Regards
Maria

7. Maria says:

Hello Charlie

I just realised that the measurements in this article originally were all over the place (i.e. incorrect!). For anyone trying to understand the concept it would have been very confusing. Just to let you know that I have corrected the measurements in the text and in the image.

Regards
Maria

8. Charlie says:

Thanks soo much for your prompt response. My last question on this please. I noticed an increase of about 0.63 between each cup size. Do you suggest I keep adding 0. 63 as I go up in cup size. Like for some one with a difference of 7 inches between upper bust and lower bust, how many inche’s will the distance of the E line. Thankss

9. Maria says:

Hi, yes I would think so… Having said that, I’ve never made a block for anyone with a G or H cup, but the theory should hold.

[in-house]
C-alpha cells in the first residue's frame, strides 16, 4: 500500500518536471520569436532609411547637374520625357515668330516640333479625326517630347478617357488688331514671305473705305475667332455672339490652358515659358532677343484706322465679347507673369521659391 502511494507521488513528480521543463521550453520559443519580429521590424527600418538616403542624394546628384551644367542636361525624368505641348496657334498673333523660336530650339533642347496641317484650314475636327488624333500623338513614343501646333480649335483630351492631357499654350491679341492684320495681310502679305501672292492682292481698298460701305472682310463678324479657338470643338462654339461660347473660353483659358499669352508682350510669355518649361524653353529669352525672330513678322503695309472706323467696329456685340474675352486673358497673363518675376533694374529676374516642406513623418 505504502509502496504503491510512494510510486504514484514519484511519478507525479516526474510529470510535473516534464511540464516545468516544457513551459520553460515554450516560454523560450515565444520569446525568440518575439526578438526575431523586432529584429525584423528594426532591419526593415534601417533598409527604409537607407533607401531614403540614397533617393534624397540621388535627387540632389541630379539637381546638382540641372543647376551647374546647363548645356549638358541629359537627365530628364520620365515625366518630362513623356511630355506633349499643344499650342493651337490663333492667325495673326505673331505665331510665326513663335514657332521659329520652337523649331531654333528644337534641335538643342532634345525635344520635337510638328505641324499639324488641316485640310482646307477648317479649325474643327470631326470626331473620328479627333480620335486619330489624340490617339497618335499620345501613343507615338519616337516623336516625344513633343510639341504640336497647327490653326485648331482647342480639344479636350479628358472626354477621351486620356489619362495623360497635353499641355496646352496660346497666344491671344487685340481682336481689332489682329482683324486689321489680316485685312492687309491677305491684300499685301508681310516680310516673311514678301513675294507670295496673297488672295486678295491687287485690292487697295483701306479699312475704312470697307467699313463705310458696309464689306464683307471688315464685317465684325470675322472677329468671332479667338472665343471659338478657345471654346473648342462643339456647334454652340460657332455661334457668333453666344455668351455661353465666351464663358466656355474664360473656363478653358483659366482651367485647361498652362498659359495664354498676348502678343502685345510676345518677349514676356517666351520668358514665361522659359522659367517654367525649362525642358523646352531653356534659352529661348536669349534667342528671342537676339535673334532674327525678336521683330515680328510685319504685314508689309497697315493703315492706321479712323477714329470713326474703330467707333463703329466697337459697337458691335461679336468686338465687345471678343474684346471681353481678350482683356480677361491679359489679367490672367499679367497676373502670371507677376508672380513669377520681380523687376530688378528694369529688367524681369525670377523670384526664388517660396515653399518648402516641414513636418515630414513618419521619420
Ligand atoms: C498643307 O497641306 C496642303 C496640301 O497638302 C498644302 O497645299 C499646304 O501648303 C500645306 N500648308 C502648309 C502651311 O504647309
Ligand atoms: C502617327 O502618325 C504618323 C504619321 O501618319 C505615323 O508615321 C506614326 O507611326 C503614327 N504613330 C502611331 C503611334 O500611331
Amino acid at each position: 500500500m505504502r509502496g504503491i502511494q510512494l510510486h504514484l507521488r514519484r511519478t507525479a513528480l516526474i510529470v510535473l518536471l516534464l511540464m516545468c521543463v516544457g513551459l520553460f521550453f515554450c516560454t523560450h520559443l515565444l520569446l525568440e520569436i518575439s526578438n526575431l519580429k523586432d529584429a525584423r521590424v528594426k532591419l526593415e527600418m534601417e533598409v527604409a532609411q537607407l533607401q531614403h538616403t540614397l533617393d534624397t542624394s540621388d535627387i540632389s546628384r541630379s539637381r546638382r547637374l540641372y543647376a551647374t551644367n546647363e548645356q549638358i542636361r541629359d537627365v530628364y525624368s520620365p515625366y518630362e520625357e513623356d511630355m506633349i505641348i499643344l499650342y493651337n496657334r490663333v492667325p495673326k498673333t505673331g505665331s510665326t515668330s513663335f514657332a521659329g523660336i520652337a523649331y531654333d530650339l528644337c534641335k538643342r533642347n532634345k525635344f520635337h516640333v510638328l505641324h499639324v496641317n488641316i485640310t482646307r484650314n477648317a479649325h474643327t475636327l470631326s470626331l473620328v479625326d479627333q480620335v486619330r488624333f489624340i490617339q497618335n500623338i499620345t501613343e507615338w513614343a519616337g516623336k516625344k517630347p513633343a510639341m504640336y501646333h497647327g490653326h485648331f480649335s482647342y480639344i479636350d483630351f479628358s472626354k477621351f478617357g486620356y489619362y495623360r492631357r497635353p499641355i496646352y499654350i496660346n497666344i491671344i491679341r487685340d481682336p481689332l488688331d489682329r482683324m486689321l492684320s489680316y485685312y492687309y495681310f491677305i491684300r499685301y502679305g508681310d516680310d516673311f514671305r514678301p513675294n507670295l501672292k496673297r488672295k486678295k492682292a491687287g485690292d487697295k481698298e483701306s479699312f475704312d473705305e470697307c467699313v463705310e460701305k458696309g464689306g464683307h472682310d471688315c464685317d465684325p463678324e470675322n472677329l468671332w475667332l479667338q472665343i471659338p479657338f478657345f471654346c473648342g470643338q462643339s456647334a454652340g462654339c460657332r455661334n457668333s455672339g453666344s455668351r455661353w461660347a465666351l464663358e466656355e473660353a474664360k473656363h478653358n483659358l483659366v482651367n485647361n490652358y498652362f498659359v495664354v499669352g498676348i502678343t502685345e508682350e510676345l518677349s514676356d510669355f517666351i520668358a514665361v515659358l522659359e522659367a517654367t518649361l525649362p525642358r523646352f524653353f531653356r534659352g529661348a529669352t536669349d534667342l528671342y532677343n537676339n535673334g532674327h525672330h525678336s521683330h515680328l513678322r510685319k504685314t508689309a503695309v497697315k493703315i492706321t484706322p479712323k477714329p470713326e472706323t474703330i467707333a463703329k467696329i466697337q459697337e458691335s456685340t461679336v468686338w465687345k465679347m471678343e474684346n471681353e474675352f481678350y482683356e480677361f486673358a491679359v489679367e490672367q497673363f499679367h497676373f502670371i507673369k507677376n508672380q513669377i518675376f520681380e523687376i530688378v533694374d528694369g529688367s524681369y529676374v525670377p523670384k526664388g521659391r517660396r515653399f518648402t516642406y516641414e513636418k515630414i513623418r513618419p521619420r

Regards
Maria

10. chharlie says:

Hello Maria,
Thanks a million for your response. i really appreciate. i just have one last question on this and i
promise not to bother again. i noticed an increase of about 0.63 inch between cup sizes. would you suggest i add 0.63 as i increase cup sizes. for example a difference of 7 inches between upper bust and bust should i keep increasing by 0.63. thanks again

11. Henrika says:

Dear Maria. thank you for this website, it is giving me many answers to my questions regarding the pattern making.
I came to one situation while trying to follow your Bodice Block instructions and it relates to Cup sizes… I am exactly between DD a DDD size (5.5″). Do you recommend to put E line just in the middle of DD and DDD line? does experience say to rather choose smaller/bigger size instead?

12. Maria says:

Hello Henrika,

I suggest you make a 1-Dart Bodice Block, and draw both those (Cup) a lines as the side seam (see attached Image A). When you make your toile, draw all the measurements lines on your toile. (see Image B – Although this image is of a PANTS Toile it gives you the idea. I can’t find my Bodice toile example at the moment.)